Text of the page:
Motherhood, Parenting

As mums we can’t look away anymore

Carla McConnell by Carla McConnell
December 19th, 2016

I take my safe life for granted every day. There’s no question that my children and I will be bombed to death while we are sleeping. That we won’t wake up tomorrow. That last night might be the last time I will kiss my children goodnight. That we won’t have a home, or food to eat, or a place to sleep tomorrow. That’s not something I question every day because I am lucky. My children and I were lucky to be born in a country where the threat of war and death is not our everyday reality.

Why do my children and I deserve this safe life more than the mothers and children of Aleppo Syria? The answer is simple, we don’t.

It’s so easy to get tangled up in our day-to-day world and forget those suffering on the other side of the world. Too easy to forget there are mothers that whisper false promises of safety so that their children can sleep at night. Easy to forget that those mothers go to bed knowing their children have no hope of school or of  normal lives. Easy to scroll past the horrifying images that pop on your newsfeed because they are just too hard to look at.

The images coming out of Aleppo right now are devastating. Dead babies, crying mothers, children covered in blood. This bloodshed in Syria is not new, but the conflict is so long running it is hard to understand what is happening and if and how we can help. It seems so confusing to understand, but just try and imagine what it’s like to live it.


Screenshot 2016-12-15 19.22.31

Members of the Civil Defence rescue children after what activists said was an air strike by forces loyal to Syria's President Assad in al-Shaar neighbourhood of Aleppo

What is the conflict in Aleppo Syria about? 

Syria is in the middle of a civil war that has been going on for over five years. Aleppo has become the centre of the conflict because it used to be Syria’s largest city with 2.3 million people living there.

The conflict is being fought between government forces who support President Bashar al-Assad, and the rebels. The rebels have controlled the east of the city and the government soldiers the west for the past four years.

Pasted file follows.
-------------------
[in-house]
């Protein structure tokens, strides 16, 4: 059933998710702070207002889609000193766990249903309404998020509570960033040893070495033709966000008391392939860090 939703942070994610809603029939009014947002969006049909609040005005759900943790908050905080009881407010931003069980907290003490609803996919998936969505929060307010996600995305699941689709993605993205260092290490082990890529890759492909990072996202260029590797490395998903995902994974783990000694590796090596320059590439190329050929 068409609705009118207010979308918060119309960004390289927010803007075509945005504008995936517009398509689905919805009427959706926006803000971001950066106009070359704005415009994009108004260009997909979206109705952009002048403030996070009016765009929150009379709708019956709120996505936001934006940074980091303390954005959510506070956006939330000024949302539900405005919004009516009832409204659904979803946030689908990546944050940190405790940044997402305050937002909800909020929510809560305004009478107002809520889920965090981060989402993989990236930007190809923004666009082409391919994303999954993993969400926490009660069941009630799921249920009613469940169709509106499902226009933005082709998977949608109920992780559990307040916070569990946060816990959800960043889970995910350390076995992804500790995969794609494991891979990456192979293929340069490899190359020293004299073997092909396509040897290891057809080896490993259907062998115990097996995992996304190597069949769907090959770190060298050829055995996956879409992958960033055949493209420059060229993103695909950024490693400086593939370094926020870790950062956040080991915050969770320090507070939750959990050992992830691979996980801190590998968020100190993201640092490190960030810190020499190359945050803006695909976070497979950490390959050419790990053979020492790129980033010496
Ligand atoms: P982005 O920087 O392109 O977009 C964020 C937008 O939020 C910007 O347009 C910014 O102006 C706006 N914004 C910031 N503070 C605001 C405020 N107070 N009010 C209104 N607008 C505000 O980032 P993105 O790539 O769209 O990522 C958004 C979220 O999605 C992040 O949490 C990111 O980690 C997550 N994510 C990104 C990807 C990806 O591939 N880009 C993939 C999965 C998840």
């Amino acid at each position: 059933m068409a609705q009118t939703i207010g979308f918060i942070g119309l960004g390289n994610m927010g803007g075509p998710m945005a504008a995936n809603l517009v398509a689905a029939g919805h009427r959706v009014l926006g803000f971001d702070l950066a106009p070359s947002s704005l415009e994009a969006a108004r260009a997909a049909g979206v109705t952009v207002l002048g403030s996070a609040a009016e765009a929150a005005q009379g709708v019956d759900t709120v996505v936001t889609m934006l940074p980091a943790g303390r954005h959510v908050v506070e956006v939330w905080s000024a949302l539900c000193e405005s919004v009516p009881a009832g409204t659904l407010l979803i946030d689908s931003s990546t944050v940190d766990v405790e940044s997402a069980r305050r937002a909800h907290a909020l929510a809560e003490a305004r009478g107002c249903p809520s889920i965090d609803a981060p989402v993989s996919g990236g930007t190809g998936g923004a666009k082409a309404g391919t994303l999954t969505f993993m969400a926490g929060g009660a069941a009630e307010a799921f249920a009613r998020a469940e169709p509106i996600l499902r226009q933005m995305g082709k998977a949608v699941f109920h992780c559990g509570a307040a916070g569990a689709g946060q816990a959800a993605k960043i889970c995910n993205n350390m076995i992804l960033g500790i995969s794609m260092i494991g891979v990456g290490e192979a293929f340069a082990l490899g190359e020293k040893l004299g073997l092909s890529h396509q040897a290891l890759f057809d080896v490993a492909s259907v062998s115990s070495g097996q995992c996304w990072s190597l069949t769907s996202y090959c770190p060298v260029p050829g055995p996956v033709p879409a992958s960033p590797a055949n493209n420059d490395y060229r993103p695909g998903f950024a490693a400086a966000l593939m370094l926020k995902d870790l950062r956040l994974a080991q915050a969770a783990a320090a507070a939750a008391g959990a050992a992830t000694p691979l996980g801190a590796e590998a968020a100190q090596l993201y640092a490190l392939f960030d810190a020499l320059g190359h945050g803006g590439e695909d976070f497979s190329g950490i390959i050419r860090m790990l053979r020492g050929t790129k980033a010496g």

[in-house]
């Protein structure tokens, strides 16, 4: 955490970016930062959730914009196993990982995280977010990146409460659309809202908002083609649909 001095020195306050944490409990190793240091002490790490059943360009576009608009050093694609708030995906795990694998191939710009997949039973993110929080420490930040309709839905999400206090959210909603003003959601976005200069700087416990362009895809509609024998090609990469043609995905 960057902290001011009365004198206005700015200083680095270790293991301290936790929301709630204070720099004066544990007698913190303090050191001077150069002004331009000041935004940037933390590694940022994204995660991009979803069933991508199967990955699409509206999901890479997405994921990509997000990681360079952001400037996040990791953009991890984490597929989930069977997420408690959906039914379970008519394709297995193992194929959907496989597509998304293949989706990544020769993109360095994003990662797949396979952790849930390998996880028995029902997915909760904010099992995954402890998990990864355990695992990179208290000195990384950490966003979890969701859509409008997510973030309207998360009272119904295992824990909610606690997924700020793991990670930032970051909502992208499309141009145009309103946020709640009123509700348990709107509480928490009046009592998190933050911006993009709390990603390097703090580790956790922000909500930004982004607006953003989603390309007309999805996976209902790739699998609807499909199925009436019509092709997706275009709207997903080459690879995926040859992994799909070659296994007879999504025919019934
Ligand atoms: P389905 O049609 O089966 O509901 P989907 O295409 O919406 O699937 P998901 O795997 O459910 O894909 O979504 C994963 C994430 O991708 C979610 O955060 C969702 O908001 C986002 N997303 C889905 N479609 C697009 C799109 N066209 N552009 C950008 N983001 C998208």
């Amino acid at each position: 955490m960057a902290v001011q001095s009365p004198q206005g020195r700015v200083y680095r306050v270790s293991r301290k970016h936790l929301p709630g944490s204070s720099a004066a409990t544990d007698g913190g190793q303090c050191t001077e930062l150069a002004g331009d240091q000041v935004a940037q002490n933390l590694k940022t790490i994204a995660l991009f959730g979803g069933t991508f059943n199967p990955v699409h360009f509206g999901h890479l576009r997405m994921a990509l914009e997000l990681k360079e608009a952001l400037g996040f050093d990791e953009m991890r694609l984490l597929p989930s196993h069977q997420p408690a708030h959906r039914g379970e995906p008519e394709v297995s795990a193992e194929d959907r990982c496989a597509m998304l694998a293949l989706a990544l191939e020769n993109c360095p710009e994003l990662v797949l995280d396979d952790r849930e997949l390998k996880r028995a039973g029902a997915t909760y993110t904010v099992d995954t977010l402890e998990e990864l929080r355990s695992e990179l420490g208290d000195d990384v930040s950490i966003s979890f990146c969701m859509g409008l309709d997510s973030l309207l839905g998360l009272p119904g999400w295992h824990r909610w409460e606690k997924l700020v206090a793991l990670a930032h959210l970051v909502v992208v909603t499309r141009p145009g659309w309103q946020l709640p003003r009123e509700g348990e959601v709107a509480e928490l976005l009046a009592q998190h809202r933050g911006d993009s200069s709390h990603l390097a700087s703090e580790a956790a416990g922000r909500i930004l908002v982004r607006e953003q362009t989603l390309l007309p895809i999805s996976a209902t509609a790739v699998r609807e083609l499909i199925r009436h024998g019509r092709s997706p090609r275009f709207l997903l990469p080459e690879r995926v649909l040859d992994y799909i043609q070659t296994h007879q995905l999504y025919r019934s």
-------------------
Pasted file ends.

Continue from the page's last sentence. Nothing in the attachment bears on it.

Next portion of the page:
The current influx of devastating images is due to the government finally taking control of the city of Aleppo. The government now holds the four largest cities in Syria. However rebels still control other areas of the country  so the conflict in Syria is far from over.

Civilians being evacuated from Aleppo has currently been halted due to gunfire and shelling interrupting the ceasefire.

Russia and Iran are fighting alongside the Syrian government. Barak Obama has said: “Responsibility for this brutality lies in one place alone, with the Assad regime and its allies, Russia and Iran, and this blood and these atrocities are on their hands.”

The United Nations High Commissioner for Refugees (UNHCR) has estimated that 11 million Syrians have fled their homes since the outbreak of the civil war in March 2011. That’s half the previous population of 22 million displaced from their homes including at least 3 million of them children.

In April 2016, the UN special envoy for Syria approximated that 400,000 people had been killed as result of more than five years of conflict.

What can we do to help?

  • Being aware of what’s happening in Syria and talking about it with your friends and family. Sharing and talking about the conflict on social media.
  • Hold a fundraisers to raise money and donate to charities that directly help people caught in the Syrian conflict.
  • Donate money directly to organisations that are directly helping Syrian families and refugees such as:

U.N. High Commissioner for Refugees
UNHCR  supply emergency shelter kits, warm clothing, extra thermal blankets, low energy heaters, diapers and other hygiene items to families, along with setting up emergency education and protection facilities for children.. The protection of children is a core priority for UNHCR. You can at donate at

Unicef provides winter clothes, health care and psychological help for the children, plus shelter and sanitation facilities. UNICEF has vaccinated 2.7 million children for polio this year and is giving almost 4 million children educational material. UNICEF has helped get safe water to 39,000. You can donate at

Save the Children
Save the Children provide protection, education, health care, food, water and supplies. Save the Children also has suggestions for ways to raise money yourself. You can donate and find more information at

There are lots of other great places to donate too, such as Doctors without Borders, International Red Cross, and Oxfam.

I would go to end of the earth to protect my children but I don’t really know what that feels like. This year I’m buying my kids one less Christmas present and I’m going to donate that money. My little bit isn’t going to save the the babies of Aleppo but if every single one of us did the same then maybe we could make a difference. Even if we only help one child, one mother, one family, isn’t it worth it?

Incredible footage of a baby being born in war torn Aleppo: